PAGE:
There are 3 different child support systems:-

  • CS1 – algebraic equation.
  • CS2 – current maintenance calculation 15% 1 child, 20% 2 children,

25% 3 children.  Subject to reduction for relevant child(ren) with non-resident parent and shared care.  See appendix for percentages.

  • CS3 – 12% 1 child, 15% 2 children, 19% 3 children based on gross.

These notes relate only to CS2 being by far the most common system about which you are likely to be consulted.  CS1 is a complex algebraic equation and CS3 has yet to be brought in.

CS2 – there are actually four rates, MCSC Regs 2000:-

  1. Nil rate – (Regulation 5) payable by students, children under the age of 16 in receipt of child benefit, prisoners, 16 or 17 year olds in receipt of income support, JSA, personal training allowances or in care home paid by local authority.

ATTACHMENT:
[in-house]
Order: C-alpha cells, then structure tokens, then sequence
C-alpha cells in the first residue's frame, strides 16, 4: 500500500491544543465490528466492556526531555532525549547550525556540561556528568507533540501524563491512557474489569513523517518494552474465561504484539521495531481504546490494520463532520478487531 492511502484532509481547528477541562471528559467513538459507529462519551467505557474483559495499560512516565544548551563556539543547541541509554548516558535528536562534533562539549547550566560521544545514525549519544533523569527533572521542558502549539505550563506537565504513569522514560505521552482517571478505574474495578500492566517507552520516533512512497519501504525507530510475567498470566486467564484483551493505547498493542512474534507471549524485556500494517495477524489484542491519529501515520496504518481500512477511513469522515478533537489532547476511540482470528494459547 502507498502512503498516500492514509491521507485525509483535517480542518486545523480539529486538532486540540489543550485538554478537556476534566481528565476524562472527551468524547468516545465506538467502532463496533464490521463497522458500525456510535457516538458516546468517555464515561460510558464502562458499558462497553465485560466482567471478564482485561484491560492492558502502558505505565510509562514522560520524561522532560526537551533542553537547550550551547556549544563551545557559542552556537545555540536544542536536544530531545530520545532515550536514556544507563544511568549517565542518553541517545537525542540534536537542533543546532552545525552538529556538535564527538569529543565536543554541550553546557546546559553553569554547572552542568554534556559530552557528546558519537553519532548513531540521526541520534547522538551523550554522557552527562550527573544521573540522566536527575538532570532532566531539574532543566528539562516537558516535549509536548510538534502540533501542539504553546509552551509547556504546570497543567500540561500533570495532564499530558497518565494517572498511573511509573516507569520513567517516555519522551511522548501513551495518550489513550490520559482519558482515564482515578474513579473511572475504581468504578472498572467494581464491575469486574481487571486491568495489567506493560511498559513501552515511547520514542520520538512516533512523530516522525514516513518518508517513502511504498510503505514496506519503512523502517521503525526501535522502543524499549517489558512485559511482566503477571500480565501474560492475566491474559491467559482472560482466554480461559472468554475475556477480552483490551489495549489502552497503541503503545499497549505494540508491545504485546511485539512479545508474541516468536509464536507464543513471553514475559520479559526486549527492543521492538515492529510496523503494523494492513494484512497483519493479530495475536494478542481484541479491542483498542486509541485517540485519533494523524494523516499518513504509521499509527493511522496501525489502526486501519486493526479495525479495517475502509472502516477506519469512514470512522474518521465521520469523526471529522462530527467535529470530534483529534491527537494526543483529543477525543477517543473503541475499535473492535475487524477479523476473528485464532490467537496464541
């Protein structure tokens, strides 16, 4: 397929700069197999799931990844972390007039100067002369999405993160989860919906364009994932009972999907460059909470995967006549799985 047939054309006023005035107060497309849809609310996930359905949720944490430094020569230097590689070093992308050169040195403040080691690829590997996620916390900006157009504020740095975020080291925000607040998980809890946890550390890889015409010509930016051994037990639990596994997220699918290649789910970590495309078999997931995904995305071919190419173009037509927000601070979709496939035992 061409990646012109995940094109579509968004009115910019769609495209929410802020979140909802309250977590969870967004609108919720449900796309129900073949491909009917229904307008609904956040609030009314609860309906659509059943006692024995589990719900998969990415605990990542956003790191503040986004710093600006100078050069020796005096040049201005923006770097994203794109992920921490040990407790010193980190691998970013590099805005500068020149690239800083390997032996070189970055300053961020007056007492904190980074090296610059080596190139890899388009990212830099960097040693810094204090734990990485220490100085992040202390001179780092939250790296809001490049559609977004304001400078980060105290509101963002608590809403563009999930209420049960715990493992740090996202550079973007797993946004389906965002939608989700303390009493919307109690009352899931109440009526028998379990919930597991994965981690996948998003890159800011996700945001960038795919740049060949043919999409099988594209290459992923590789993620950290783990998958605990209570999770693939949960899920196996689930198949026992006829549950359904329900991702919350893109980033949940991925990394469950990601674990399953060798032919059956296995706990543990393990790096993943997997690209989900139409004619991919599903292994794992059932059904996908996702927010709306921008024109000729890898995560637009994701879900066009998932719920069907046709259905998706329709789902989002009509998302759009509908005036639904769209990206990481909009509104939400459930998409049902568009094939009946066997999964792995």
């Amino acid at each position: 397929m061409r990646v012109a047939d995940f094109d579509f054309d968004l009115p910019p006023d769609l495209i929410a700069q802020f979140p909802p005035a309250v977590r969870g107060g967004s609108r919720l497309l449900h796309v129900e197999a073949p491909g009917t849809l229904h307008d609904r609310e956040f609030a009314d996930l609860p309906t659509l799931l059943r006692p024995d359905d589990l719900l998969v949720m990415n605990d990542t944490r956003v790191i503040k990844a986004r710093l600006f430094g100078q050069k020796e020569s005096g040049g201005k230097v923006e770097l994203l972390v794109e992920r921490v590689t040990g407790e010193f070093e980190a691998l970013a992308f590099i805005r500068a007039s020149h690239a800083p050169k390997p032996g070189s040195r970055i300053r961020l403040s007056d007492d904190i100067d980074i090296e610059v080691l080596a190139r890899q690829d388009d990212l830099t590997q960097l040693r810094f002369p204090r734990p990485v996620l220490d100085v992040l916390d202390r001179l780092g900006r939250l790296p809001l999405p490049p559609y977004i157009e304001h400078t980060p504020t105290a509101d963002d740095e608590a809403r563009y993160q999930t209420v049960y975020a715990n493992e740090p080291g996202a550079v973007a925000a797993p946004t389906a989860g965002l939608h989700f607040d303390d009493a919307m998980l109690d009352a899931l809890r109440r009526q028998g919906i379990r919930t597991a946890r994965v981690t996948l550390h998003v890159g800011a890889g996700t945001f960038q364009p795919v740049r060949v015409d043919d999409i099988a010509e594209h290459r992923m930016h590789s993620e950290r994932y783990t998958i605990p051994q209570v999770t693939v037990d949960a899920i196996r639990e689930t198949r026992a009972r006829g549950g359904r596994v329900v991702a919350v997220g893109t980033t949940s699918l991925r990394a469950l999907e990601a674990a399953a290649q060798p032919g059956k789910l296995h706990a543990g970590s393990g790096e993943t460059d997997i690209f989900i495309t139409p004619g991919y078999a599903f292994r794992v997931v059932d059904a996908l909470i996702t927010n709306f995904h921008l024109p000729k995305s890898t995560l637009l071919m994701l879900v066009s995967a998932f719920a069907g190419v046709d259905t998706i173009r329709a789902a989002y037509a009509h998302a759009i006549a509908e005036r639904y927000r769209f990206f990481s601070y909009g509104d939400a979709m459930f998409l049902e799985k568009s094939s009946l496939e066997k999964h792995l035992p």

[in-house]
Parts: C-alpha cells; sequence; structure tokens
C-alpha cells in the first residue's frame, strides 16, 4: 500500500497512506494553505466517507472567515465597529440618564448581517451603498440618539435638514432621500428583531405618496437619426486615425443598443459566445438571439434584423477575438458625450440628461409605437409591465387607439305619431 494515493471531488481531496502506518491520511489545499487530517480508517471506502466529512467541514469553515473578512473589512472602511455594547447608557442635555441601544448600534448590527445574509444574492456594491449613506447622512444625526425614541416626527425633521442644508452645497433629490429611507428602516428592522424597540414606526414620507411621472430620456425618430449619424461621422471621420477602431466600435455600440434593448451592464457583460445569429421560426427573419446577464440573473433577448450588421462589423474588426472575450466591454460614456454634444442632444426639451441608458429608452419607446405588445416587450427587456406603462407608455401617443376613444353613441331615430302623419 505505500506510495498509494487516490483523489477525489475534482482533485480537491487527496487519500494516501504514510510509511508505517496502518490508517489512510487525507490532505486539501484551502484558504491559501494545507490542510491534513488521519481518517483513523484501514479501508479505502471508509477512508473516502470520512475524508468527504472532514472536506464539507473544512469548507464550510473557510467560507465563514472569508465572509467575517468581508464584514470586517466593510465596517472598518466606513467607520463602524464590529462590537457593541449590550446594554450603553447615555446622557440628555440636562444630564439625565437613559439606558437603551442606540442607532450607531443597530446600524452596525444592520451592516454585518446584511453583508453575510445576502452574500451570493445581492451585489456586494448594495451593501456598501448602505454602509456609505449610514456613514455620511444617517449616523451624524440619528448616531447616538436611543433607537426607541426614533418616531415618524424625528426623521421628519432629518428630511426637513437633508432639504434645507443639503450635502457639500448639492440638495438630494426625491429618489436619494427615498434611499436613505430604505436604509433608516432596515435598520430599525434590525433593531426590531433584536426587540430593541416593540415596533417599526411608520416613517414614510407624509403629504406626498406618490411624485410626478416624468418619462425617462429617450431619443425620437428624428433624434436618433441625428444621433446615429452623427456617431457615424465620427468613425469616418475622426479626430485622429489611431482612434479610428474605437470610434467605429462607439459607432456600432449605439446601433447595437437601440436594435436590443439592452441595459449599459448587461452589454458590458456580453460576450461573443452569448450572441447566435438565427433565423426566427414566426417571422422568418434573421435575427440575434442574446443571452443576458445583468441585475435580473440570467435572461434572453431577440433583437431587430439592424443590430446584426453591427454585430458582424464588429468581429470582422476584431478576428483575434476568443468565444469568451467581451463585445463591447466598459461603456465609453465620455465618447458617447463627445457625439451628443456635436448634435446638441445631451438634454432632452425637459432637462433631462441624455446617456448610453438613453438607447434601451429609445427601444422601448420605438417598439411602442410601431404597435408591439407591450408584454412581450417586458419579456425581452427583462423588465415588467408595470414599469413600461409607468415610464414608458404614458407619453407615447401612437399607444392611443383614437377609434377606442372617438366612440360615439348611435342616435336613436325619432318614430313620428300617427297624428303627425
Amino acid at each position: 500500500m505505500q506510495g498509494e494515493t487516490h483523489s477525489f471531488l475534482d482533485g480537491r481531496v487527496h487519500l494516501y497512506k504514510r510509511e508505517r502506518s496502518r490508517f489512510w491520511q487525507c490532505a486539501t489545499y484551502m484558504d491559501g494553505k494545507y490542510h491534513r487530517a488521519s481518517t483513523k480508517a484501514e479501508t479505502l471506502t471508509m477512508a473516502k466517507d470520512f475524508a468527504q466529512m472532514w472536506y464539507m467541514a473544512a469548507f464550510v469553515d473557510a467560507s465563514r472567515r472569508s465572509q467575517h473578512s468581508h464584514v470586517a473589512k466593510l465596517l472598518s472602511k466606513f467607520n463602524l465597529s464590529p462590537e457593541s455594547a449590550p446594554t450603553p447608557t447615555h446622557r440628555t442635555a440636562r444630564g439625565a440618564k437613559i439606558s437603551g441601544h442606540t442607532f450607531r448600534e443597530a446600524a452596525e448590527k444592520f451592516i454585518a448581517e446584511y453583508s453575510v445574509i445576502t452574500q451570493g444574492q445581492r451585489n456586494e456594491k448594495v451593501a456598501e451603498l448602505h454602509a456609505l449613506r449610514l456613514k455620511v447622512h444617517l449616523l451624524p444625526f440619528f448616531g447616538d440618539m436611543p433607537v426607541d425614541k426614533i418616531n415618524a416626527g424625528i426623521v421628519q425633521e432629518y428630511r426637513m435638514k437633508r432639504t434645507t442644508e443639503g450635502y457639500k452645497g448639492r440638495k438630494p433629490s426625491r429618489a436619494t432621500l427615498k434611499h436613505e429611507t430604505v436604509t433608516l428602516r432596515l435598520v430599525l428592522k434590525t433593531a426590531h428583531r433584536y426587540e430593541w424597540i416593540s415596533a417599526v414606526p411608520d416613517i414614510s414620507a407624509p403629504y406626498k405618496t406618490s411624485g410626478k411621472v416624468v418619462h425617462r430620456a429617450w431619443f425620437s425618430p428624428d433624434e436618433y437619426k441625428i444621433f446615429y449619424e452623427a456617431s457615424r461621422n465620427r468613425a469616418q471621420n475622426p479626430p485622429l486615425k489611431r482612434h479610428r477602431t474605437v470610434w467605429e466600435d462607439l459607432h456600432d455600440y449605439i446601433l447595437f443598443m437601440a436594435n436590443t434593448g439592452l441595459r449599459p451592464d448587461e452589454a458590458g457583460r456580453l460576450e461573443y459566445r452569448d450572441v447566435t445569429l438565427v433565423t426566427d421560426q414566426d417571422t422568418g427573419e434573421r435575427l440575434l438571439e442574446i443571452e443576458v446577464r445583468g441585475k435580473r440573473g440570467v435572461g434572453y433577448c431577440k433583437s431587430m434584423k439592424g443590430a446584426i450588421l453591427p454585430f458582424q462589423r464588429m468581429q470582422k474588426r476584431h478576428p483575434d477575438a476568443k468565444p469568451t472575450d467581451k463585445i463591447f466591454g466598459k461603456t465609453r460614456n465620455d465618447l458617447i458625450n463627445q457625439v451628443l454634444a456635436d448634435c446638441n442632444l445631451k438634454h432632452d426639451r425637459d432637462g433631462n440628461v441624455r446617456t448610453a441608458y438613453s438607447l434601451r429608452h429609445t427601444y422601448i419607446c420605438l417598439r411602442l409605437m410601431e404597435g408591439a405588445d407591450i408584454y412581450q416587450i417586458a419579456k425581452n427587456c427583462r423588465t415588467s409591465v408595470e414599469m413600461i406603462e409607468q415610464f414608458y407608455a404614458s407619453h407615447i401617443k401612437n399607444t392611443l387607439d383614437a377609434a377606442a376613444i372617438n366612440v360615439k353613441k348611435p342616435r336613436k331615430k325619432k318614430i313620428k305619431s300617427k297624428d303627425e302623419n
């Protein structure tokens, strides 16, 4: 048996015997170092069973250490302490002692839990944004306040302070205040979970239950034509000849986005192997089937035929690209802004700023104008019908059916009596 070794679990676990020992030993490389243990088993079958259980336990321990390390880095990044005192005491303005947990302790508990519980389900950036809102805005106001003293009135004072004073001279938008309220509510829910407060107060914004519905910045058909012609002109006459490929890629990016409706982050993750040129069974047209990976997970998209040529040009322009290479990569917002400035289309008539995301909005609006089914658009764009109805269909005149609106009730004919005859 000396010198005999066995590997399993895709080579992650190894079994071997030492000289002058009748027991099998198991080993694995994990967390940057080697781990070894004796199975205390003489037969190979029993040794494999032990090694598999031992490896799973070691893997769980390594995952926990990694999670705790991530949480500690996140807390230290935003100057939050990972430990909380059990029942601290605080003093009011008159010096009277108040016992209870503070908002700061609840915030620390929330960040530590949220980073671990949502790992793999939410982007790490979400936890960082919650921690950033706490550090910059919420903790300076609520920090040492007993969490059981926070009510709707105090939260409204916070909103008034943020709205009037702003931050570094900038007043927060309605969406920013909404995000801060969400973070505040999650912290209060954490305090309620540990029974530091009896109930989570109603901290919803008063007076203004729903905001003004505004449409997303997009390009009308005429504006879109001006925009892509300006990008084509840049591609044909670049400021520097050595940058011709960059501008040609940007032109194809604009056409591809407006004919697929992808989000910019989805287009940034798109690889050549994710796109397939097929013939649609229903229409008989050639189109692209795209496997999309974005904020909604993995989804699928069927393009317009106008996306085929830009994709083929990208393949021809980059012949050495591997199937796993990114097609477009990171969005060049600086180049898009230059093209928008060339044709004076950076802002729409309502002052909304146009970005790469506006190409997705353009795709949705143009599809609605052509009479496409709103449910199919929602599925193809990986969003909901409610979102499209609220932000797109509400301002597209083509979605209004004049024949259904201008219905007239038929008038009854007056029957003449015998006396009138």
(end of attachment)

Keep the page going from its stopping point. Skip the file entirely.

1. Flat Rate (Regulation 4) – This is £5 per week is payable by most of those in receipt state benefits not mentioned in the nil rate above.
  1. Reduced Rate (Regulation 3) – The non-resident parents income is between £100 and £200 per week. The reduced rate is payable at £5 per week on first £100 and 25%, 35% and 45% on next £100 subject to reduction for relevant child(ren) and shared care.
  1. Basic Rate (Schedule 1, Paragraph 2 Child Support Act 1991), 15% for 1 child, 20% for 2 children and 25% for 3 or more children.
  • Calculations for child support are to be found in the Child Support Act 1991,

the Maintenance Calculation and Special Cases Regulations 2000 and

Child Support Regulations 2000.


Income for the purposes of child support maintenance calculation is to be found at Schedule 1 to MCSC and is only:-

  1. PAYE income (Paragraph 3).
  1. Self employed earned income (Paragraph 7) as per tax calculation. In the event no tax calculation is available or is more than 24 months old then calculate using gross receipts less deductions on accounts.
  1. Income from board and lodging (Paragraph 10) but only where it represents the only or main source of income of the earner.
  1. Working Tax Credit forms part of income only if it is received by virtue of nrp’s income being the main income into the family (Paragraph 11).
  1. Child Tax Credit (Paragraph 13A).
  1. Pension income (Paragraph 17).